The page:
Image of the Month

June 2016

Origin of a superlattice observed in Li0.9Mo6O17 by scanning tunneling microscopy


Figure 1: Zoomed 5 nm image. Using Fourier filtering of the larger raw image, the superlattice is removed, and only the crystal lattice remains. Specifically, in filtering, we selected all of the crystallographic Bragg peaks connected by reciprocal lattice vectors appearing in the FFT. (PHYSICAL REVIEW B 93, 045430 (2016))

We use scanning tunneling microscopy to study the lithium molybdenum purple bronze (Li0.9Mo6O17) at room temperature. Our measurements allow us to identify the single-crystal cleave plane and show that it is possible to obtain clean cleaved surfaces reflecting the crystal structure without the complications of nanoscale surface disorder. In addition to the crystal lattice, we observe a coexisting discommensurate superlattice with wave vectors q = 0.5a ± 0.25b. We propose that the origin of the superstructure is a surface reconstruction that is driven by cleaving along a crystal plane that contains in-plane MoO4 tetrahedra connected to out-of-plane MoO6 octahedra through corner-sharing oxygens. When combined with spectroscopic measurements, our studies show a promising avenue through which to study the complex physics within Li0.9Mo6O17.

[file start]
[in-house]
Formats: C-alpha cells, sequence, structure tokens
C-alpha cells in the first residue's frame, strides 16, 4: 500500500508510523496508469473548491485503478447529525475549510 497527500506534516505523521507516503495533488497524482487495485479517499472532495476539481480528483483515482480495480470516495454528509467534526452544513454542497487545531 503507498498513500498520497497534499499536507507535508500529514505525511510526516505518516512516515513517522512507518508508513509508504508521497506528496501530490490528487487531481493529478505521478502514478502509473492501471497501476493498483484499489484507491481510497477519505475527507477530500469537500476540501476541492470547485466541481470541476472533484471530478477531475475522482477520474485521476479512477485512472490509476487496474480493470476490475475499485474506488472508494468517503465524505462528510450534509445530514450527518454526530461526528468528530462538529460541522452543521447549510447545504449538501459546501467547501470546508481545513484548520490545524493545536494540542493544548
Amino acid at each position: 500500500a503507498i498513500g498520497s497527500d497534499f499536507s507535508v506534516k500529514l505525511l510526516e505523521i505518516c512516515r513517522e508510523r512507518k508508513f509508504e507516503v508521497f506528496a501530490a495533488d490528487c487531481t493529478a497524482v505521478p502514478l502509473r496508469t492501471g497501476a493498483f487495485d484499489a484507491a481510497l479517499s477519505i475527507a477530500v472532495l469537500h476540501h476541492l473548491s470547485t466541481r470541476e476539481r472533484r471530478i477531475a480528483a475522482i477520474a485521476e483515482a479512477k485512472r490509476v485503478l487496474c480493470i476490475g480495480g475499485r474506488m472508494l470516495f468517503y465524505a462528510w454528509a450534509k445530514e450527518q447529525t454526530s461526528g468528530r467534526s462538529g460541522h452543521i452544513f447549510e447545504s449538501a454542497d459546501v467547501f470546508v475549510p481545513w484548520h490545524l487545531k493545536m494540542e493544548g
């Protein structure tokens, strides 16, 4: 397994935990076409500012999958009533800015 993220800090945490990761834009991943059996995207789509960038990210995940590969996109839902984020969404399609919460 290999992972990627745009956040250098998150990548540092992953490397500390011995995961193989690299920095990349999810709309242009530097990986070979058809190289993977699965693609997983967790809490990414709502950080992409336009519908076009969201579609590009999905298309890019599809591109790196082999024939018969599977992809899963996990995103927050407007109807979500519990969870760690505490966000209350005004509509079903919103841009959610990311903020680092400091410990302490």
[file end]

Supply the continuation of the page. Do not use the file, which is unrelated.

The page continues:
Ling Fu,1  Aaron M. Kraft,1  Martha Greenblatt,2  and Michael C. Boyer1,*  (Phys. Rev. B 93, 045430 (2016))

1 Department of Physics, Clark University, Worcester, Massachusetts 01610, USA

2 Department of Chemistry and Chemical Biology, Rutgers University, Piscataway, New Jersey 08854, USA

Images and data graciously provided by Michael Boyer, Clark University, Worcester, Massachusetts.

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